The Clan Iain Abrach
A History of the MacDonalds of Glencoe
The MacDonalds of Glencoe are the
smallest of the branches of Clan Donald. They are mostly remembered for
the infamous massacre of 1692, but this was only a small part of their
long and turbulent history.
Glencoe in northern Argyll runs from Loch Leven in the west to Rannoch
Moor in the east, about 8 miles in length. Historical documents refer
to the glen variously as Glencoan, Glencon, Glenco or Glencoe.
The glen was long in the possession of the MacDougall, Lords of Lorn.
They however chose the wrong side during the Wars of Independence and
were forfeited by King Robert I, who granted Glencoe and other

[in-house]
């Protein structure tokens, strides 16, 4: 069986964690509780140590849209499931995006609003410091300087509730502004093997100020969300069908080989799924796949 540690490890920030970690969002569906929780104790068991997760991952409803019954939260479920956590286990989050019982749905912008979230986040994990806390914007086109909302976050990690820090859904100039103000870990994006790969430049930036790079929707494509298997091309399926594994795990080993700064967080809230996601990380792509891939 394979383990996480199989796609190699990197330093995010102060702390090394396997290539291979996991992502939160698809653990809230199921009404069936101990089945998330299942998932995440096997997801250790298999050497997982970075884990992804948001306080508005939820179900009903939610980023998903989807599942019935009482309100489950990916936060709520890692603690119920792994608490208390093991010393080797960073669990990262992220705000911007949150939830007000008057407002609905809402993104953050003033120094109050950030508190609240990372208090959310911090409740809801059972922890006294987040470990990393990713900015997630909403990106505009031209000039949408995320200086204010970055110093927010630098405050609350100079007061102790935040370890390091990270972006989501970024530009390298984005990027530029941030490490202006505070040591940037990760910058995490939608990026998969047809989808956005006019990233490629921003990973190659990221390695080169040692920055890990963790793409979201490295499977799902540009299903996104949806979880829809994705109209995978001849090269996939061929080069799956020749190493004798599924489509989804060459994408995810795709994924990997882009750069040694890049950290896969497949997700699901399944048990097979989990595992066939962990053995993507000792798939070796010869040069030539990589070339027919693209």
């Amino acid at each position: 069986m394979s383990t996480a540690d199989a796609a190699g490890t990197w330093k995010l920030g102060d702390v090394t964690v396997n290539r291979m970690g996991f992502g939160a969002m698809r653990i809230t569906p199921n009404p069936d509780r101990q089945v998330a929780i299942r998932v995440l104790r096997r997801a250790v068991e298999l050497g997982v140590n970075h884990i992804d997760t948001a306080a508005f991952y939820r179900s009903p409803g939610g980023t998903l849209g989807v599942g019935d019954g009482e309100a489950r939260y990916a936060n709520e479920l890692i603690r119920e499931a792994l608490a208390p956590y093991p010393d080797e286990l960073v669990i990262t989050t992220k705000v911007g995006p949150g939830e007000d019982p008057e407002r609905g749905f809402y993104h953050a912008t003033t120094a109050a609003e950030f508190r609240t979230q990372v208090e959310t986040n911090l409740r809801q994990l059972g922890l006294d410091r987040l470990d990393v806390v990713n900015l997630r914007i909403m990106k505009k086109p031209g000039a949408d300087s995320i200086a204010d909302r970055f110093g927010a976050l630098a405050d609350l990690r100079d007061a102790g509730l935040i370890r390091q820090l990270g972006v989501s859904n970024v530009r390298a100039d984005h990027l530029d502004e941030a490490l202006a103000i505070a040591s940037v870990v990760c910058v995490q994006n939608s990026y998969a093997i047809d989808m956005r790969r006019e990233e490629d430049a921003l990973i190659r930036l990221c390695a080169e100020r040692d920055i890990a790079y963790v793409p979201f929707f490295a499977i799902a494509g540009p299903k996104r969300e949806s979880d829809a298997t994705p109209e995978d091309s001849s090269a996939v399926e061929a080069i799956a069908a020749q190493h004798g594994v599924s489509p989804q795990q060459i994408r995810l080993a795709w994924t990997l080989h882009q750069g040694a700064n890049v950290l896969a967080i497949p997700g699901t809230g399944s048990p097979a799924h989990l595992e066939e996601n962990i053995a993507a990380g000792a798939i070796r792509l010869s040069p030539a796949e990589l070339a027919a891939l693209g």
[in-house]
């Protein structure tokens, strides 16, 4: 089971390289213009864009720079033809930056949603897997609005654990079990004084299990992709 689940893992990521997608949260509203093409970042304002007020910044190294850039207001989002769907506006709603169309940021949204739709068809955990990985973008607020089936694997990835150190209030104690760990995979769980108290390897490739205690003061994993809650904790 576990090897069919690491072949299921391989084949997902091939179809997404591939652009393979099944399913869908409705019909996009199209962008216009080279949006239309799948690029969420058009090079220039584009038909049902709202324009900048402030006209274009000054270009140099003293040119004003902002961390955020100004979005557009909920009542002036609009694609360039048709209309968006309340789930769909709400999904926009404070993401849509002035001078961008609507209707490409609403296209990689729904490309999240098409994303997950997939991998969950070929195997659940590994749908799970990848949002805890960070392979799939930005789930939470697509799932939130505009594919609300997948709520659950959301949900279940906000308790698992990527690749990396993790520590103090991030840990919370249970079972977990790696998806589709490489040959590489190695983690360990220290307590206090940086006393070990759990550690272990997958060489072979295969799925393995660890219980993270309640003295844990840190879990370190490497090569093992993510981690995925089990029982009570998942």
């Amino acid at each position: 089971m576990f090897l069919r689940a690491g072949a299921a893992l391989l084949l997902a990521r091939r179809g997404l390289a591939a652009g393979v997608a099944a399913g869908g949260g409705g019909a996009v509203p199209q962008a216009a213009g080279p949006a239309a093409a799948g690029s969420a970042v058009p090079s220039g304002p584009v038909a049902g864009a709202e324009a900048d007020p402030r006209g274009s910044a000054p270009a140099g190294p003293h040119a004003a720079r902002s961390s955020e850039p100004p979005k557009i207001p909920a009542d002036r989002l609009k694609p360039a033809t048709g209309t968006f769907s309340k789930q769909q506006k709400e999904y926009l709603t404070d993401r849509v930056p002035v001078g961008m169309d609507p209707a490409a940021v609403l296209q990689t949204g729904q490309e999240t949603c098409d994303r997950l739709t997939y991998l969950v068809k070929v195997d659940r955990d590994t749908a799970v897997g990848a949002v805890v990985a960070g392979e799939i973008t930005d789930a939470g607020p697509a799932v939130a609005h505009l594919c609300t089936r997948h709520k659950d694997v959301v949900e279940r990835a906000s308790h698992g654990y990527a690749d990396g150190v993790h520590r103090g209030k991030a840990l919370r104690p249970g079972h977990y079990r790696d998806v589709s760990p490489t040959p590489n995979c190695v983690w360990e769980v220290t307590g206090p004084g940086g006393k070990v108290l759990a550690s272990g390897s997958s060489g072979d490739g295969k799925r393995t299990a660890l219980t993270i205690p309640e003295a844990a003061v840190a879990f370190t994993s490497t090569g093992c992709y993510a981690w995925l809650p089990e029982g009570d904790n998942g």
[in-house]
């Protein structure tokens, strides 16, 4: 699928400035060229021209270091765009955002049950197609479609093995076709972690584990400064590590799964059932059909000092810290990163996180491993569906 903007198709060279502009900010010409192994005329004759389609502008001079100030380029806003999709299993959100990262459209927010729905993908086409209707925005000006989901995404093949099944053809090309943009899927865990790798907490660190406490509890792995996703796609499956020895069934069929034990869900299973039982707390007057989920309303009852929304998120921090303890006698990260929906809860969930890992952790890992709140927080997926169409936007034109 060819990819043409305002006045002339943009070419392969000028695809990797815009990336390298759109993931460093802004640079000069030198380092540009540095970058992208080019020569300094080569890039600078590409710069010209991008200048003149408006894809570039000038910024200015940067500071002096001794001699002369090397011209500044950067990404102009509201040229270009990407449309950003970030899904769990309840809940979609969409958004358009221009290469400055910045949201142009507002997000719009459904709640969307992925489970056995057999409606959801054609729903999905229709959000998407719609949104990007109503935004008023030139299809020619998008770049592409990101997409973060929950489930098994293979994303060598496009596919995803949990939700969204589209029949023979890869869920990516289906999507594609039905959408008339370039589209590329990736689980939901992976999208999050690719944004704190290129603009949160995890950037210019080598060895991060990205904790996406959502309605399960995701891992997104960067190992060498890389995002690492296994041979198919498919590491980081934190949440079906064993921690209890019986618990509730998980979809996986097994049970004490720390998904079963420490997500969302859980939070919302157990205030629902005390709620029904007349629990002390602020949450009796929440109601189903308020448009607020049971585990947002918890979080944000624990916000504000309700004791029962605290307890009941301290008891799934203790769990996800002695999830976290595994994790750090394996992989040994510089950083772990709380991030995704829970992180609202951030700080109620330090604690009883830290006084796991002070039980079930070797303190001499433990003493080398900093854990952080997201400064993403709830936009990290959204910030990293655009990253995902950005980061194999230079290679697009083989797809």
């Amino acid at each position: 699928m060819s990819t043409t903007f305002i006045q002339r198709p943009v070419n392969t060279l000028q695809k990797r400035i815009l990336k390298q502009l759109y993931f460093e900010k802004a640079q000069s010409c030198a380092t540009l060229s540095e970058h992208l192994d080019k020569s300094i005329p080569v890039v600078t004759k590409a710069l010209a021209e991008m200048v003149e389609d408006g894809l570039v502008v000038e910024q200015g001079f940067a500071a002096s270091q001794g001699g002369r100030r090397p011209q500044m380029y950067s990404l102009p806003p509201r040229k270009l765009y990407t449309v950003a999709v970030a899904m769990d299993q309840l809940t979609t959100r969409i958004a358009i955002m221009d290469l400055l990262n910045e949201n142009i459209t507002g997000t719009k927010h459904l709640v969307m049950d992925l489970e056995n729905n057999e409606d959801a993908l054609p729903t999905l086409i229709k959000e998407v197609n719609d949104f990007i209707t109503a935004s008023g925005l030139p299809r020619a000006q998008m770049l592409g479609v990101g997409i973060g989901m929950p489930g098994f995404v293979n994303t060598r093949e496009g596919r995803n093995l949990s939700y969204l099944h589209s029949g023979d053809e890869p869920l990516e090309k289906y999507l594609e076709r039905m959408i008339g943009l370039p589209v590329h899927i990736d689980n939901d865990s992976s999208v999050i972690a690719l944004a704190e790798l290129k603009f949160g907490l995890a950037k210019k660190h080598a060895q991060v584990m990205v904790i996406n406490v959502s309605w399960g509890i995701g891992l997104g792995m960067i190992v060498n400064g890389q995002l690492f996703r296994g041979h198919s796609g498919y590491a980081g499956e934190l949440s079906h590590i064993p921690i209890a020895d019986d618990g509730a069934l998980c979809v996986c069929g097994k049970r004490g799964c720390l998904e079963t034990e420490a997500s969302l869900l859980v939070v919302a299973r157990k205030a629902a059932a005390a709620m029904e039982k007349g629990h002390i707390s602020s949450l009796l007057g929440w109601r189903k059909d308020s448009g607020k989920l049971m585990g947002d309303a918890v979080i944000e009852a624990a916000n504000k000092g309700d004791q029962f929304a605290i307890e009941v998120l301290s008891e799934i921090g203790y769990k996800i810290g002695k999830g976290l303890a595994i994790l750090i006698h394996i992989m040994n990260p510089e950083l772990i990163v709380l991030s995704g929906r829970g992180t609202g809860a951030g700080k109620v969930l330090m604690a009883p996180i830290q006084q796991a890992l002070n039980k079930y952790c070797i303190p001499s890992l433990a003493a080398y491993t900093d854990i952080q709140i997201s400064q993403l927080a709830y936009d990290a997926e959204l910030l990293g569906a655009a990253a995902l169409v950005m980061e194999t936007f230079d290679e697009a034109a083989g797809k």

MacDougall property to Angus Og MacDonald, Lord of Islay. Angus Og had
been one of the King’s main supporters and played a leading role in the
victory at Bannockburn in 1314. Angus Og died in 1330, having granted
Glencoe to his natural son John Abrach.
John Abrach’s descendants as chiefs of the MacDonalds of Glencoe lived
at Polvig and are often described in State Documents as MacDonald or
MacIain of Polvig. By the start of the seventeenth century there were a
number of small townships in Glencoe at Achnacon, Achtriachtan,
Carnoch, Coalasnacon, Inverigan, Laroch, Leacantuim and Strone.
The population of Glencoe never reached above 500 people and usually
only appeared in official documents recounting their misdeeds. As a
result they now have a reputation, perhaps sometimes justified, as
murderers and thieves. It is true that their livelihood was mainly from
cattle, and raids on their neighbours to the east and beyond
supplemented their income.
The family in the male line ended with the death of Alexander
MacDonald, 19th of Glencoe in 1889, although recently a retired farmer
from Christchurch, New Zealand, has formally asked the Lord Lyon to
investigate his claim to the chiefship.